The blade electrode, the bipolar electrode (e.g., electrodes on the working arms), or both may complete a circuit when in contact with tissue. The bipolar electrode may have two opposing working arms and the tissue may electrically connect the working arms, form an electrical bridge between the two arms, or both. The blade electrode may have a single blade electrode (i.e., a monopolar working arm) and the tissue may electrically connect the blade electrode with a return electrode, act as an electrical bridge between the blade electrode and the return electrode, act as an electrical bridge between the blade electrode and one or both of the bipolar electrodes, or a combination thereof. The blade electrode when extended may activate a circuit, a switch, or both. The blade electrode when retracted may be disconnected, disabled, or both and capacitive coupling may be prevented, reduced, or eliminated from powering the blade electrode by a shield, a web, a length, or a combination thereof. The electrodes of the first working arm and the second working arm may be disconnected, disabled, or both when the blade electrode is extended beyond the first working arm, the second working arm, or both and capacitive coupling may be prevented, reduced, or eliminated from powering the first working arm, the second working arm, or both by a shield, a web, a length, or a combination thereof.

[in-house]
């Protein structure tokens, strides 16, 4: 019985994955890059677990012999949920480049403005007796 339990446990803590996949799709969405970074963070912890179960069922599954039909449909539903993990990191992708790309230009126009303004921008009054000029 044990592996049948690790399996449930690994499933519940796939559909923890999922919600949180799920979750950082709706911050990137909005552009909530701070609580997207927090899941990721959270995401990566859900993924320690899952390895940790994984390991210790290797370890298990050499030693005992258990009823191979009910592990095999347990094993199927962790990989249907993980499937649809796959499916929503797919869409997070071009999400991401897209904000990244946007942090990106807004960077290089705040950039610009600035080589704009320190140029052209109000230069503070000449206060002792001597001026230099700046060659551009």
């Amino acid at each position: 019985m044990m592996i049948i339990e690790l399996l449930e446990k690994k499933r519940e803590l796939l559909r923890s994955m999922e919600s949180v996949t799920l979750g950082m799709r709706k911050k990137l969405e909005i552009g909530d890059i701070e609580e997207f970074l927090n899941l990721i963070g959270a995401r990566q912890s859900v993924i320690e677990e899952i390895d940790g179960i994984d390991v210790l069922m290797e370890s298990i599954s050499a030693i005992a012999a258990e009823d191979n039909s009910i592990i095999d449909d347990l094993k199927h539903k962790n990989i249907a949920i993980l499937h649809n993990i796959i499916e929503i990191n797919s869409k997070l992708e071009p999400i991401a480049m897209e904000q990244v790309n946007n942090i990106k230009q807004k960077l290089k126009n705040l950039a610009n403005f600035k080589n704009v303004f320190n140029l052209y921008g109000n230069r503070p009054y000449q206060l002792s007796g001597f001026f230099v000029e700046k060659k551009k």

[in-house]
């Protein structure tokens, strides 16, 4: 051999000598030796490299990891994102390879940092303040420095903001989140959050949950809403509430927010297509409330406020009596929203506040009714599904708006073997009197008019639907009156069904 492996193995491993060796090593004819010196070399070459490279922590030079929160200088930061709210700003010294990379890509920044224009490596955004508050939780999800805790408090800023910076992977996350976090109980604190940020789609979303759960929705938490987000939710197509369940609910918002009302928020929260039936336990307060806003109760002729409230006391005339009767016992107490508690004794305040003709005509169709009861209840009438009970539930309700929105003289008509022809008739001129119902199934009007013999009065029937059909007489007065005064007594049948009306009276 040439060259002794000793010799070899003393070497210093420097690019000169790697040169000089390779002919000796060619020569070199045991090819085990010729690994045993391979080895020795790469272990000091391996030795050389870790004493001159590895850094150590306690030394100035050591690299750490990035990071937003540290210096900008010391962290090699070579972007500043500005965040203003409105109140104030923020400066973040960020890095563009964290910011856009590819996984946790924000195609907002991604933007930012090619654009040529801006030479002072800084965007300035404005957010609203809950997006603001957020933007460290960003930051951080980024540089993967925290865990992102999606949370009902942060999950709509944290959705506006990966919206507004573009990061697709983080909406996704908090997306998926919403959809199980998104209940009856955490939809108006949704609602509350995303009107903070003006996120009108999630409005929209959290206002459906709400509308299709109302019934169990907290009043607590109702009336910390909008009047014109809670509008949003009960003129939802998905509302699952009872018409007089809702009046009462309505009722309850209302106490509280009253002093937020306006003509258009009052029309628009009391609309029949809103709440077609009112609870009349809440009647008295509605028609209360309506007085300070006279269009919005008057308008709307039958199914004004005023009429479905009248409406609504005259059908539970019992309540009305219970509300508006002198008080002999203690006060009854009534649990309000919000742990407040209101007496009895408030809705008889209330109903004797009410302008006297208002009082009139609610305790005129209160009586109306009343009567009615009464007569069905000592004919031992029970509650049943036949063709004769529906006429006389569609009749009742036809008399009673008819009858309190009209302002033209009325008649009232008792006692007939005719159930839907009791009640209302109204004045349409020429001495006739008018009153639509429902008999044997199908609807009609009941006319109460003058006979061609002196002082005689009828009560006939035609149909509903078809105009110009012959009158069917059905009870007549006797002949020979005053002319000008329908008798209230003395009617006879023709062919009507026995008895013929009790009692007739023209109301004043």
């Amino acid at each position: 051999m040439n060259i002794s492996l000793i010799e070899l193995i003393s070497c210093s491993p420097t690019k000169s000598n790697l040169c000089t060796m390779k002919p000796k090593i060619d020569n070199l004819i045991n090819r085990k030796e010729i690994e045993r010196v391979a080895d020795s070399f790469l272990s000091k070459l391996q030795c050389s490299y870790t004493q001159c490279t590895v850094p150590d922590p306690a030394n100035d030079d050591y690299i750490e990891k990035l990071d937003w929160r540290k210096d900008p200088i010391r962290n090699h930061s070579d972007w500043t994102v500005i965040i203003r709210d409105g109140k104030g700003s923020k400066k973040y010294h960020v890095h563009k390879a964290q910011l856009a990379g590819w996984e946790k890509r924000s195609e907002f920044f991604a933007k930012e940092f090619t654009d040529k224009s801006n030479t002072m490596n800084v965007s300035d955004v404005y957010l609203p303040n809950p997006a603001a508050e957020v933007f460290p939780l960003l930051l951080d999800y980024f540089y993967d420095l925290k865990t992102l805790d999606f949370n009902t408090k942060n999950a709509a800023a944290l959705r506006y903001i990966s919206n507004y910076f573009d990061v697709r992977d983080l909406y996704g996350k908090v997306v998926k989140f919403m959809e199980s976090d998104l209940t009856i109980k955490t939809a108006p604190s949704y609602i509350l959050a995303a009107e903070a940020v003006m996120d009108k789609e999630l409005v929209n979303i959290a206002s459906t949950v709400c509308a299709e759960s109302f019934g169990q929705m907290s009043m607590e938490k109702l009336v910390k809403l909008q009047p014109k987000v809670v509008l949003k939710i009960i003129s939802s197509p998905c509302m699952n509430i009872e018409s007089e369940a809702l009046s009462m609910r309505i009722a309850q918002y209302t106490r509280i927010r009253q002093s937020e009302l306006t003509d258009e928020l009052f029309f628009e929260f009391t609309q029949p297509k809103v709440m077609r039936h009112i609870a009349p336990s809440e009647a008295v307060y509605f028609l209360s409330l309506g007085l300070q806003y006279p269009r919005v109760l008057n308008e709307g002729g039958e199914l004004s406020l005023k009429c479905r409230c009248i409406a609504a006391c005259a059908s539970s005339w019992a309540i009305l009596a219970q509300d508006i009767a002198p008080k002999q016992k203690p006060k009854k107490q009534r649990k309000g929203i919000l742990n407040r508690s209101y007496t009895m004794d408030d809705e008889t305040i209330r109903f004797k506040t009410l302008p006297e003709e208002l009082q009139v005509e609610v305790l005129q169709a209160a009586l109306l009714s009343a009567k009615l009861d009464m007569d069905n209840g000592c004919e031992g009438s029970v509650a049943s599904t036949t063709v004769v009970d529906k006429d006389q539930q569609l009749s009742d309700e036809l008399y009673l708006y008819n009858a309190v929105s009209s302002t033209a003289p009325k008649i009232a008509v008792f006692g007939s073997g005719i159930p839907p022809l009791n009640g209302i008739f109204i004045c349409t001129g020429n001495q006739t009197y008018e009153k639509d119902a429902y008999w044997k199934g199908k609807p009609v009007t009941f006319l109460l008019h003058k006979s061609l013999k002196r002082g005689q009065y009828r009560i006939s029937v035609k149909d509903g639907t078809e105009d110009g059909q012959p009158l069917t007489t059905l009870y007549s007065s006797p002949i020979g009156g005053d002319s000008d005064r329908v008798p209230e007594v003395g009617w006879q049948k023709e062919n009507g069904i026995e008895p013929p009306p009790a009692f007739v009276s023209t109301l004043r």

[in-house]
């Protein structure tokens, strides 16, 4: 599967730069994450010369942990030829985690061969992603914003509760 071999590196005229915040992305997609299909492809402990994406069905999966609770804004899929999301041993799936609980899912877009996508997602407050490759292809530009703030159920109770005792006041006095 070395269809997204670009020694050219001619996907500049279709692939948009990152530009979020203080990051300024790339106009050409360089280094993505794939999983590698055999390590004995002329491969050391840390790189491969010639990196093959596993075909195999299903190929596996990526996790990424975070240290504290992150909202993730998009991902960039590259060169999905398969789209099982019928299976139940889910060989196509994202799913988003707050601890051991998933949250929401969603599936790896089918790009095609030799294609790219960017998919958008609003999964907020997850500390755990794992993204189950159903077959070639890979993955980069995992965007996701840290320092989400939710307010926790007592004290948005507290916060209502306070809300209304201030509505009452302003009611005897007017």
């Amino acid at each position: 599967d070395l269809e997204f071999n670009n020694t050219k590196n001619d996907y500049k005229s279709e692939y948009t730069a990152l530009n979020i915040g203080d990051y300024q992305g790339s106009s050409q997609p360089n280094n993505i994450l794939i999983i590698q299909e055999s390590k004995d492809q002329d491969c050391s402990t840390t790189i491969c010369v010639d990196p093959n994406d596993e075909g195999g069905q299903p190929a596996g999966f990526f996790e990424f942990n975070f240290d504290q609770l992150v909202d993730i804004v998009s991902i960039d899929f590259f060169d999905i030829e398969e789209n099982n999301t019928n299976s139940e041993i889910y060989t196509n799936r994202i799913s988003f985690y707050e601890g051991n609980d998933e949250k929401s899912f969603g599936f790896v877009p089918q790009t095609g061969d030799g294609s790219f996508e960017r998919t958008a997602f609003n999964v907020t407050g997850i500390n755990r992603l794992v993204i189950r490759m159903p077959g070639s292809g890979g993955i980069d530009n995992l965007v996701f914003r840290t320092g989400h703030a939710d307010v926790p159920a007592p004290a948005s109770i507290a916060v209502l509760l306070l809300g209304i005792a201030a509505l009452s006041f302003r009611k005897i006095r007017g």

The hand piece may be any part of the device that the user grips, that houses one or more of the control buttons, one or more switches, one or more electrical connectors, one or more diodes, one or more capacitors, or a combination thereof. The hand piece may house all or a portion of the control circuitry, a central processing unit, or both. The hand piece may electrically connect the electrosurgical device, the electrical system, or both to the generator. The hand piece may connect to one or more power cables. Preferably, the hand piece is connected to a single power cable that provides two or more different therapy signals (e.g., monopolar energy and bipolar energy). The hand piece may both physically connect the electrodes of the electrosurgical device and electrically connect the electrodes of the electrosurgical device to a power source, a power cable, or both. The hand piece may be a body portion of the electrosurgical device, a portion between the two or more working arms, a connector between the two or more working arms, that houses all or a portion of the circuitry that includes an activation circuit that includes one or more control buttons, or a combination thereof. Preferably, the hand piece is the portion that a surgeon grips and presses one or more buttons to apply power to a desired location. More preferably, the hand piece is a central portion that includes both buttons and one or more electrical connectors for supplying power to the electrosurgical device, the working arms, the blade electrode, or a combination thereof. The hand piece may include one or more movable members, one or more hand piece components, or both. The working arms, blade electrode, light emitting diodes, switches, thermistors, or a combination thereof may be located within or on the hand piece.